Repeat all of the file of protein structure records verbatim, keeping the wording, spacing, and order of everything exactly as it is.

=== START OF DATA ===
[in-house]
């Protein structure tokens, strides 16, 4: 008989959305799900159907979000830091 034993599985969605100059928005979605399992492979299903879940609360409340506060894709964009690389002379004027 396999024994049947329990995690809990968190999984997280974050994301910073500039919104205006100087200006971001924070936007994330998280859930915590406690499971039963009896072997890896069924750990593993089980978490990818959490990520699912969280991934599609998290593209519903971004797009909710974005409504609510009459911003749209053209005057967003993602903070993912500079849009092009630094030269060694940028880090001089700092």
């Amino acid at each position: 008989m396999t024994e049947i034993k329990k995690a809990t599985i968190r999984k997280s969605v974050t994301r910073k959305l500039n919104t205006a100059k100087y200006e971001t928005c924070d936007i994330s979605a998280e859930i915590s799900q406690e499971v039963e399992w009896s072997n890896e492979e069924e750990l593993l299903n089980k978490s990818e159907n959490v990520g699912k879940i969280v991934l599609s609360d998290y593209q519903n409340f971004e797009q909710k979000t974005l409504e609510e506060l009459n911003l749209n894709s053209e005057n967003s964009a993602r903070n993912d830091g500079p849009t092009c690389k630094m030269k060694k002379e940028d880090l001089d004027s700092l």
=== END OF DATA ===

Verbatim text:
[in-house]
């Protein structure tokens, strides 16, 4: 008989959305799900159907979000830091 034993599985969605100059928005979605399992492979299903879940609360409340506060894709964009690389002379004027 396999024994049947329990995690809990968190999984997280974050994301910073500039919104205006100087200006971001924070936007994330998280859930915590406690499971039963009896072997890896069924750990593993089980978490990818959490990520699912969280991934599609998290593209519903971004797009909710974005409504609510009459911003749209053209005057967003993602903070993912500079849009092009630094030269060694940028880090001089700092």
């Amino acid at each position: 008989m396999t024994e049947i034993k329990k995690a809990t599985i968190r999984k997280s969605v974050t994301r910073k959305l500039n919104t205006a100059k100087y200006e971001t928005c924070d936007i994330s979605a998280e859930i915590s799900q406690e499971v039963e399992w009896s072997n890896e492979e069924e750990l593993l299903n089980k978490s990818e159907n959490v990520g699912k879940i969280v991934l599609s609360d998290y593209q519903n409340f971004e797009q909710k979000t974005l409504e609510e506060l009459n911003l749209n894709s053209e005057n967003s964009a993602r903070n993912d830091g500079p849009t092009c690389k630094m030269k060694k002379e940028d880090l001089d004027s700092l």